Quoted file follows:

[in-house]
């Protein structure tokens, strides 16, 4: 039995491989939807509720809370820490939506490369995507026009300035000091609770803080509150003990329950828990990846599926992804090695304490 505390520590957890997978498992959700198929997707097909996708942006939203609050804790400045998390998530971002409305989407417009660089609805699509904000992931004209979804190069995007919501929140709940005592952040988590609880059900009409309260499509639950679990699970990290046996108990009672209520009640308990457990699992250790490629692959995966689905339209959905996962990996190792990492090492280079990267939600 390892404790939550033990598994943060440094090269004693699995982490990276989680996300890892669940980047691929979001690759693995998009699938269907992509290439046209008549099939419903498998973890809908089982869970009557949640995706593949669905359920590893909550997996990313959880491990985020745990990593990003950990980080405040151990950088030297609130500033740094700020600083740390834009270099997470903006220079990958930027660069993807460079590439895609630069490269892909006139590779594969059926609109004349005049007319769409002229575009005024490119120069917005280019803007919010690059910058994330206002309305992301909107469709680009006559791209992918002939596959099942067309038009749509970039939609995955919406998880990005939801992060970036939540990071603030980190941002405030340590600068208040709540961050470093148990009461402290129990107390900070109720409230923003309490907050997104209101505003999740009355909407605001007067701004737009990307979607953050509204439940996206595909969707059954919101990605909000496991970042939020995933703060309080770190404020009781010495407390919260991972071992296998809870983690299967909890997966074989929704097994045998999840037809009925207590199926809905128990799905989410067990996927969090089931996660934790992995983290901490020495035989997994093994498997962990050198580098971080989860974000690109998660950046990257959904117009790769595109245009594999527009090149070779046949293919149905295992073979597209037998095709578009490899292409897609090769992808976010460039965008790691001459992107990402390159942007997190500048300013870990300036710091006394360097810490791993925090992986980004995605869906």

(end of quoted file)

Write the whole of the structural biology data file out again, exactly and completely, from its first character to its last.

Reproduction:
[in-house]
């Protein structure tokens, strides 16, 4: 039995491989939807509720809370820490939506490369995507026009300035000091609770803080509150003990329950828990990846599926992804090695304490 505390520590957890997978498992959700198929997707097909996708942006939203609050804790400045998390998530971002409305989407417009660089609805699509904000992931004209979804190069995007919501929140709940005592952040988590609880059900009409309260499509639950679990699970990290046996108990009672209520009640308990457990699992250790490629692959995966689905339209959905996962990996190792990492090492280079990267939600 390892404790939550033990598994943060440094090269004693699995982490990276989680996300890892669940980047691929979001690759693995998009699938269907992509290439046209008549099939419903498998973890809908089982869970009557949640995706593949669905359920590893909550997996990313959880491990985020745990990593990003950990980080405040151990950088030297609130500033740094700020600083740390834009270099997470903006220079990958930027660069993807460079590439895609630069490269892909006139590779594969059926609109004349005049007319769409002229575009005024490119120069917005280019803007919010690059910058994330206002309305992301909107469709680009006559791209992918002939596959099942067309038009749509970039939609995955919406998880990005939801992060970036939540990071603030980190941002405030340590600068208040709540961050470093148990009461402290129990107390900070109720409230923003309490907050997104209101505003999740009355909407605001007067701004737009990307979607953050509204439940996206595909969707059954919101990605909000496991970042939020995933703060309080770190404020009781010495407390919260991972071992296998809870983690299967909890997966074989929704097994045998999840037809009925207590199926809905128990799905989410067990996927969090089931996660934790992995983290901490020495035989997994093994498997962990050198580098971080989860974000690109998660950046990257959904117009790769595109245009594999527009090149070779046949293919149905295992073979597209037998095709578009490899292409897609090769992808976010460039965008790691001459992107990402390159942007997190500048300013870990300036710091006394360097810490791993925090992986980004995605869906």